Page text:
Procedures for Discovering, Auditing, Detecting Vulnerabilities and Illustrating Security Risks in the SAP Internet Communication Manager Component

Automated Black-Box Analysis of Status of ICM/ICF Services

The module is supplied with a database file containing a comprehensive list of existing ICM/ICF services (services listed through transaction SICF). For each service retrieved from the database, the module connects to the target ICM service and sends an HTTP(S) GET/HEAD request for the service URL. The module parses the HTTP(S) response generated by the server and, according to the HTTP status code, reports the status of the service, according to the following criteria:

    • If the status code is in the 200-299 range, the service is regarded as “accessible”.
    • If the status code is 401, the service is regarded as “user is unauthorized”.
    • If the status code is in the 500-599 range, the service is regarded as “reported error”.
    • If the status code is other, the service is regarded as “no accessible”.
      This module implements a method described by the following steps:
    • a) receiving a listing of existing services at a target system
    • b) for each service listed,
      • b1) connecting to the service
      • b2) sending a request using an associated address for the service
      • b3) receiving a response from the service
    • c) determining a status of each service listed based on the responses received
    • d) sending a status of each service to the user.
      Automated White-Box Analysis of Status of ICM/ICF Services

The module connects to the target server's database and analyzes the contents of tables ICFAPPLICATION, ICFDOCU, ICFHANDLER, ICFINSTACT, ICFSECPASSWD, ICFSERVICE, ICFSERVLOC, ICFVIRTHOST and others. The module reports the status of the services and their security configuration.

Automated Black-Box Analysis of Usage of HTTPS Protocol

The module tries to connect to the target ICM service and sends an HTTP request for any URL. If the server responds without protocol-level errors, the module reports a security risk as encryption is not enforced in the service.

Automated White-Box Analysis of Usage of HTTPS Protocol

This module connects to the target server and retrieves profile parameters icm/server_port0 to 9 and icm/HTTPS/verify client or equivalent. If the module determines that the server is not using SSL, a security risk is reported.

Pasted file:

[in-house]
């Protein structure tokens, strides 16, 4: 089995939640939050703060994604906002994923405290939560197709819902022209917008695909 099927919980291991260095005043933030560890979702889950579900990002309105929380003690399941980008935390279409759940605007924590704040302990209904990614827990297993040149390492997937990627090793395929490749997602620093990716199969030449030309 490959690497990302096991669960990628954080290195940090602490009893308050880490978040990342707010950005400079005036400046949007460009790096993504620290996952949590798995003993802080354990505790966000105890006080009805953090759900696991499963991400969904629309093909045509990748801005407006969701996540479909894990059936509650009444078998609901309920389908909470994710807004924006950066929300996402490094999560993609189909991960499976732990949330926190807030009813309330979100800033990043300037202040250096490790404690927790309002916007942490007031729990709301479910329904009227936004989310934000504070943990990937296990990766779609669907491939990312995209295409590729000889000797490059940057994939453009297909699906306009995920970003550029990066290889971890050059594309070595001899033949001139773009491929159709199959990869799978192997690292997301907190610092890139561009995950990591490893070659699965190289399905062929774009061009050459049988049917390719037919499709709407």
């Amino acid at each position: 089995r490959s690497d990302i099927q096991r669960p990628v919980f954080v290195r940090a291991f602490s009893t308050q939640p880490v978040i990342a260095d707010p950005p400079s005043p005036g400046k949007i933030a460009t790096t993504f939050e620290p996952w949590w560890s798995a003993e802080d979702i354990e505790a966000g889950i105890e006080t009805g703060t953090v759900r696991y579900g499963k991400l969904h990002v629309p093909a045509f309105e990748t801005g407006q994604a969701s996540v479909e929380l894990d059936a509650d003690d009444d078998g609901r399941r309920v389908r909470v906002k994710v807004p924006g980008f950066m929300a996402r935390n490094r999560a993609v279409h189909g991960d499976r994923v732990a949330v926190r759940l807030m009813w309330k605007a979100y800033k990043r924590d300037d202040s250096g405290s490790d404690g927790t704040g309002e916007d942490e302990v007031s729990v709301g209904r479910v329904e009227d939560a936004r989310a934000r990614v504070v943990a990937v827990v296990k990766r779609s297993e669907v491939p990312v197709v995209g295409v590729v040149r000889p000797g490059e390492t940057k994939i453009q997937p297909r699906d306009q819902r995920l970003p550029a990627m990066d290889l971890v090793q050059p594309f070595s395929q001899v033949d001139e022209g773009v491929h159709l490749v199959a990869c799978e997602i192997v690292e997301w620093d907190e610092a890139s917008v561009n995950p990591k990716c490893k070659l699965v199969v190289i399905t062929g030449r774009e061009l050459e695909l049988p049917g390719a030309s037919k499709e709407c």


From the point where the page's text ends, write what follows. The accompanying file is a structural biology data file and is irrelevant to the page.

Automatic Detection of Information Disclosure in Error Messages

The module sends an HTTP(S) request to the ICM service, which is known to trigger an exception in the server, and parses the server response. If the module detects that the generated response contains information about the SAP system ID and/or other configuration information, a security risk is reported.

Automated Analysis of SSL Configuration Security in ICM Service

The module checks the target ICM service SSL properties. The module reports a security risk if any of the following conditions is met:

    • The SSL certificate is expired.
    • The SSL certificate is issued to a different name than the server host name.
    • The SSL certificate is not signed by a known Certificate Authority.
    • The SSL certificate is signed using a weak hash algorithm.
    • The SSL service supports weak ciphers.
    • The SSL service supports weak protocols (SSLv2).
      Automatic Detection of Availability of the SAP ICM Administration Interface

The module reports a security risk if the SAP ICM Administration interface is configured. This is checked by sending an HTTP(S) request to the ICM service, specifying the URL where the ICM Administration Interface is supposed to be configured (defaults to /sap/icm/admin). If the server responds with an HTTP(S) response with a status code different from 404, a security risk is reported. The module can also perform this check by analysing the icm/HTTP/admin_<xx> or equivalent profile parameter. If the parameter is configured with a value different from “ ” (blank), a security risk is reported.